Sometimes the hardest trades to make are the easiest looking ones on paper.

In 2-QB leagues owners tend to get blindsided by the quarterback position, thinking they need to get a bounty for whatever quarterback they trade, solely because quarterbacks score the most fantasy points.

However, a quarterback on your bench, or one that can be replaced by a bench QB3 isn’t worth much, and you need to remember that in trade negotiations. Just because a quarterback might be worthless to you, they could be worth a lot to somebody else.

Once that realization comes into place, trade talks can really kick up a gear, and be beneficial to both parties.

In the end, a simple Lacy for Dalton trade was worked out between both teams, and for each team, it was a trade both teams won. He wound up with an every week QB2, and could ditch the likes of Chad Henne and Brandon Weeden from his team, while I was able to acquire an every week running back, who was beginning his ascent to fantasy stardom.

Did I think Dalton would go on his hot streak where he would score 25, 27, and 32 fantasy points, respectively in our league? Nope. I doubt the other owner could have predicted that would either.

Did I also think Lacy would begin his own hot streak where he would scored 13.5, 18.5, and 18 fantasy points, respectively, in those same three weeks? Not really, but I was banking on him rejuvenating the running back portion of my line-up, and he did exactly that.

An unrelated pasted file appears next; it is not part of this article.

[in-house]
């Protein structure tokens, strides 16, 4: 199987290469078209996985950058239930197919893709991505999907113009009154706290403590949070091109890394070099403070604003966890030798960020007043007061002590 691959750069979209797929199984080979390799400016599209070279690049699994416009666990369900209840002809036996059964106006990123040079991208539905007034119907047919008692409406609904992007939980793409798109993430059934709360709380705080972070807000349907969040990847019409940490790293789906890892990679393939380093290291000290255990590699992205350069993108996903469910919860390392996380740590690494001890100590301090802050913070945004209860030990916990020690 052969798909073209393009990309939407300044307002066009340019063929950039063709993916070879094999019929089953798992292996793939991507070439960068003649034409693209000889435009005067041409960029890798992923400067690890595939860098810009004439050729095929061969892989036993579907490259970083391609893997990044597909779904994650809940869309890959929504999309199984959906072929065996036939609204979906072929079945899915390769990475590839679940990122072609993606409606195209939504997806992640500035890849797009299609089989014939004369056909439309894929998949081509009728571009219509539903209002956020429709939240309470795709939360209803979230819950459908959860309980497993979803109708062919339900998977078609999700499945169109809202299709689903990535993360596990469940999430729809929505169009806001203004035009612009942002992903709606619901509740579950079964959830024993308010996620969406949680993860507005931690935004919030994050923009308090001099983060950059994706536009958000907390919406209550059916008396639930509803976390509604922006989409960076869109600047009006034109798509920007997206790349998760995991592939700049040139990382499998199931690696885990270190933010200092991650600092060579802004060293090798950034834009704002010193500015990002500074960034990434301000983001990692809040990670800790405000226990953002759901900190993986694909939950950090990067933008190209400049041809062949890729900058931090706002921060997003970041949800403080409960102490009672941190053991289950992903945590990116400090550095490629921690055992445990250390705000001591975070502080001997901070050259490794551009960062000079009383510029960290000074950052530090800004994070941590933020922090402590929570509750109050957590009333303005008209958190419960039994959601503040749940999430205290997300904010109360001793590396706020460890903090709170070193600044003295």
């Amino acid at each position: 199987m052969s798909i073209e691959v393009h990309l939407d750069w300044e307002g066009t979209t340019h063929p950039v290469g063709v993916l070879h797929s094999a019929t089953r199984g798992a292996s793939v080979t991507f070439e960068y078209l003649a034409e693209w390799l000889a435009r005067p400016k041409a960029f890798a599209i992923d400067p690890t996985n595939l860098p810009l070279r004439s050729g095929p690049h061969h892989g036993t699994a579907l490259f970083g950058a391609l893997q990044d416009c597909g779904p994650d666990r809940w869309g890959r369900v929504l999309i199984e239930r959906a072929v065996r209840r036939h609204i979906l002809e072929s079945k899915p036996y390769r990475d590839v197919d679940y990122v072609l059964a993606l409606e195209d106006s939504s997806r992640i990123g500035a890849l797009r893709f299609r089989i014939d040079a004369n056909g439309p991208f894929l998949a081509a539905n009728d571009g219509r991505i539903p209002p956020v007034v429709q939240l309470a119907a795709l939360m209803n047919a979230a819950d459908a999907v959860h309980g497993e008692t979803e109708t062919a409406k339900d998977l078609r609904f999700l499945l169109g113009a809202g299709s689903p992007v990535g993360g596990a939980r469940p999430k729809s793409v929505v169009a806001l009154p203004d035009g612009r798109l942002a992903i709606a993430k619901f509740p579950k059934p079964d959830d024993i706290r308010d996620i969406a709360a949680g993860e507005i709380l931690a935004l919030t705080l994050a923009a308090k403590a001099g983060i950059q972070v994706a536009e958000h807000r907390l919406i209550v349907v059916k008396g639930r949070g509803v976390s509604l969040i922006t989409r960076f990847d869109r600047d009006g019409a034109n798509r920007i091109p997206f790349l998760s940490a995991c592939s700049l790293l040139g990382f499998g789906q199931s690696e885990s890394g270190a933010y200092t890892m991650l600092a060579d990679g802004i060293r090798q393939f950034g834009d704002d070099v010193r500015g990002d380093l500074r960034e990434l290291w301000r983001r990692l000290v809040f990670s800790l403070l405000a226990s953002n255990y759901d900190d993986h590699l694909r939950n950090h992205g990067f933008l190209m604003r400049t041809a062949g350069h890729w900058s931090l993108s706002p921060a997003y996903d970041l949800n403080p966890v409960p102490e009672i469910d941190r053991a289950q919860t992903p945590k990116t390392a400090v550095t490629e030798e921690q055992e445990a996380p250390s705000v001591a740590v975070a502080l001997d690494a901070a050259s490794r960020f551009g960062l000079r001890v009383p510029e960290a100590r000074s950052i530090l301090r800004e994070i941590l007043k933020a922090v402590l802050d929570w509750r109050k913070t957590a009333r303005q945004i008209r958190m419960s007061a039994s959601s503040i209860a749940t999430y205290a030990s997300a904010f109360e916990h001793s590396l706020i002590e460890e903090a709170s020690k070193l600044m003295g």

For my side of the trade, it wasn’t a simple 1-1 trade though, as it was really more a 2-1 for trade, because I was able to introduce two new starters: Lacy and Glennon. With an opening at QB2, Glennon went from being my team’s QB3 to its QB2, and he has also been able to stabilize the QB2 position for my 2-QB team.

The main reason 2-QB owners draft a third or, even fourth, quarterback, is to cover bye weeks, and trade them. My thinking was exactly that when looking to trade Glennon away, but my flexibility at the position also allowed me to realize I could trade Dalton, and move Glennon into the starting line-up.

Quarterback depth in 2-QB leagues is a major asset, and if you’re able to play the game correctly, you can turn a QB3 into an RB2, WR3, or an every week flex player.

The goal is to make your team better, and by trading a player your team can live without for a player it can use every week, then you’ve won. Even if the actual trade itself isn’t viewed as a “winner” for you.

2 thoughts on “Trading Places: A Look at Trading in 2-QB Fantasy Football Leagues”

  1. Love it, great article Sal. This is the kind of thing I'm always looking to do in our 2qb league too, the premise of picking up speculative depth to use in trades with those that aren't as focused down the road. Keep the articles coming man, you really are the Marc Tressman of 2qb leagues

  2. Thanks, Arty.

    This comment must have slid through the cracks.

    Really appreciate the comments, and your readership. In Trestman and Josh McCown we trust.